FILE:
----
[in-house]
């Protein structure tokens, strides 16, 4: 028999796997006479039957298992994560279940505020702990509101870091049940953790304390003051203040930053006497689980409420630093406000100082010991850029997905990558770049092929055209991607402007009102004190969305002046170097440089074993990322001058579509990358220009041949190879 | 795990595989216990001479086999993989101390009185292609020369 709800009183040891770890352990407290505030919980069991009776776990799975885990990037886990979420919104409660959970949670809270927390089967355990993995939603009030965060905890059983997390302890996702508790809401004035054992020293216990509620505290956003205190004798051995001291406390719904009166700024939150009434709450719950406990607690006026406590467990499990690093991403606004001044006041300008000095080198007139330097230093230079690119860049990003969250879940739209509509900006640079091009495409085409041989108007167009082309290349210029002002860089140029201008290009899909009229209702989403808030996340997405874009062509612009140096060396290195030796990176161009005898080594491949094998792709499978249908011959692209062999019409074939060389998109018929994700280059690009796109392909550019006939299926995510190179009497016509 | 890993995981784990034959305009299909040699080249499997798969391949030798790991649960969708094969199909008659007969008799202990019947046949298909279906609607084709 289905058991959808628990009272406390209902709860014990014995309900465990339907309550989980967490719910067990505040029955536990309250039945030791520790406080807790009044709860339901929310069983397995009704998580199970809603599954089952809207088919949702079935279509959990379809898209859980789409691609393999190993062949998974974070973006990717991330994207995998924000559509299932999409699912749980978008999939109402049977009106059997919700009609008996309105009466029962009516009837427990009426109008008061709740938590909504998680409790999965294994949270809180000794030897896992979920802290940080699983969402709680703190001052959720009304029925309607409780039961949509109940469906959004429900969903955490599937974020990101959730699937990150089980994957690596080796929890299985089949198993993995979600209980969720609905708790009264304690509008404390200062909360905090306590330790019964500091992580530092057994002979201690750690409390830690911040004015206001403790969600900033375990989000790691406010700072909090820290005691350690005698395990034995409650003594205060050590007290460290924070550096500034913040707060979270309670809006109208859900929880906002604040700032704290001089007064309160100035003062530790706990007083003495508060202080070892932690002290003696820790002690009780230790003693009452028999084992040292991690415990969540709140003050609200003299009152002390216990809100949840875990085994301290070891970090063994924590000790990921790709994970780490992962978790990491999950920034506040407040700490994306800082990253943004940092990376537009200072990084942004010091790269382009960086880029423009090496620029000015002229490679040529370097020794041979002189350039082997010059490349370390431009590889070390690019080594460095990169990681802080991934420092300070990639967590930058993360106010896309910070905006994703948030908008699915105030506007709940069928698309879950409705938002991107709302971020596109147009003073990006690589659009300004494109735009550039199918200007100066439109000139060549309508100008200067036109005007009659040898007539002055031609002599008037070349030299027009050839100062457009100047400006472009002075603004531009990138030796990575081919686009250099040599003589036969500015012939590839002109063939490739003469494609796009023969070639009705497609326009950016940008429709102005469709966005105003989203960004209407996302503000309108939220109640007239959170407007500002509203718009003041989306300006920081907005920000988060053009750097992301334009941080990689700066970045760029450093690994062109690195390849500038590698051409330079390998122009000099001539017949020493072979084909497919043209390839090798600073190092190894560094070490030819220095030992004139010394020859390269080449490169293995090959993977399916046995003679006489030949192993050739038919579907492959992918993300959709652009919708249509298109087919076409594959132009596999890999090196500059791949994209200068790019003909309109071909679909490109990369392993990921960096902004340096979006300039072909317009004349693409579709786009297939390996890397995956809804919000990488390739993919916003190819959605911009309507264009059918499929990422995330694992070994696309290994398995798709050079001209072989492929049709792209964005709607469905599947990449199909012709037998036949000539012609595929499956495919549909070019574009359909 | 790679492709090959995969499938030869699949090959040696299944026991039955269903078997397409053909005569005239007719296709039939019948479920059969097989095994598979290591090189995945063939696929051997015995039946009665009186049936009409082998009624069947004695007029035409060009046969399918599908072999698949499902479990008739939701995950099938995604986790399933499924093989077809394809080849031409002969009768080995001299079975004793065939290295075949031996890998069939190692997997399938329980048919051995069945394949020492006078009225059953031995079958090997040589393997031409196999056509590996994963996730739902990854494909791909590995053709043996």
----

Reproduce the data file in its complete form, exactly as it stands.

[in-house]
């Protein structure tokens, strides 16, 4: 028999796997006479039957298992994560279940505020702990509101870091049940953790304390003051203040930053006497689980409420630093406000100082010991850029997905990558770049092929055209991607402007009102004190969305002046170097440089074993990322001058579509990358220009041949190879 | 795990595989216990001479086999993989101390009185292609020369 709800009183040891770890352990407290505030919980069991009776776990799975885990990037886990979420919104409660959970949670809270927390089967355990993995939603009030965060905890059983997390302890996702508790809401004035054992020293216990509620505290956003205190004798051995001291406390719904009166700024939150009434709450719950406990607690006026406590467990499990690093991403606004001044006041300008000095080198007139330097230093230079690119860049990003969250879940739209509509900006640079091009495409085409041989108007167009082309290349210029002002860089140029201008290009899909009229209702989403808030996340997405874009062509612009140096060396290195030796990176161009005898080594491949094998792709499978249908011959692209062999019409074939060389998109018929994700280059690009796109392909550019006939299926995510190179009497016509 | 890993995981784990034959305009299909040699080249499997798969391949030798790991649960969708094969199909008659007969008799202990019947046949298909279906609607084709 289905058991959808628990009272406390209902709860014990014995309900465990339907309550989980967490719910067990505040029955536990309250039945030791520790406080807790009044709860339901929310069983397995009704998580199970809603599954089952809207088919949702079935279509959990379809898209859980789409691609393999190993062949998974974070973006990717991330994207995998924000559509299932999409699912749980978008999939109402049977009106059997919700009609008996309105009466029962009516009837427990009426109008008061709740938590909504998680409790999965294994949270809180000794030897896992979920802290940080699983969402709680703190001052959720009304029925309607409780039961949509109940469906959004429900969903955490599937974020990101959730699937990150089980994957690596080796929890299985089949198993993995979600209980969720609905708790009264304690509008404390200062909360905090306590330790019964500091992580530092057994002979201690750690409390830690911040004015206001403790969600900033375990989000790691406010700072909090820290005691350690005698395990034995409650003594205060050590007290460290924070550096500034913040707060979270309670809006109208859900929880906002604040700032704290001089007064309160100035003062530790706990007083003495508060202080070892932690002290003696820790002690009780230790003693009452028999084992040292991690415990969540709140003050609200003299009152002390216990809100949840875990085994301290070891970090063994924590000790990921790709994970780490992962978790990491999950920034506040407040700490994306800082990253943004940092990376537009200072990084942004010091790269382009960086880029423009090496620029000015002229490679040529370097020794041979002189350039082997010059490349370390431009590889070390690019080594460095990169990681802080991934420092300070990639967590930058993360106010896309910070905006994703948030908008699915105030506007709940069928698309879950409705938002991107709302971020596109147009003073990006690589659009300004494109735009550039199918200007100066439109000139060549309508100008200067036109005007009659040898007539002055031609002599008037070349030299027009050839100062457009100047400006472009002075603004531009990138030796990575081919686009250099040599003589036969500015012939590839002109063939490739003469494609796009023969070639009705497609326009950016940008429709102005469709966005105003989203960004209407996302503000309108939220109640007239959170407007500002509203718009003041989306300006920081907005920000988060053009750097992301334009941080990689700066970045760029450093690994062109690195390849500038590698051409330079390998122009000099001539017949020493072979084909497919043209390839090798600073190092190894560094070490030819220095030992004139010394020859390269080449490169293995090959993977399916046995003679006489030949192993050739038919579907492959992918993300959709652009919708249509298109087919076409594959132009596999890999090196500059791949994209200068790019003909309109071909679909490109990369392993990921960096902004340096979006300039072909317009004349693409579709786009297939390996890397995956809804919000990488390739993919916003190819959605911009309507264009059918499929990422995330694992070994696309290994398995798709050079001209072989492929049709792209964005709607469905599947990449199909012709037998036949000539012609595929499956495919549909070019574009359909 | 790679492709090959995969499938030869699949090959040696299944026991039955269903078997397409053909005569005239007719296709039939019948479920059969097989095994598979290591090189995945063939696929051997015995039946009665009186049936009409082998009624069947004695007029035409060009046969399918599908072999698949499902479990008739939701995950099938995604986790399933499924093989077809394809080849031409002969009768080995001299079975004793065939290295075949031996890998069939190692997997399938329980048919051995069945394949020492006078009225059953031995079958090997040589393997031409196999056509590996994963996730739902990854494909791909590995053709043996």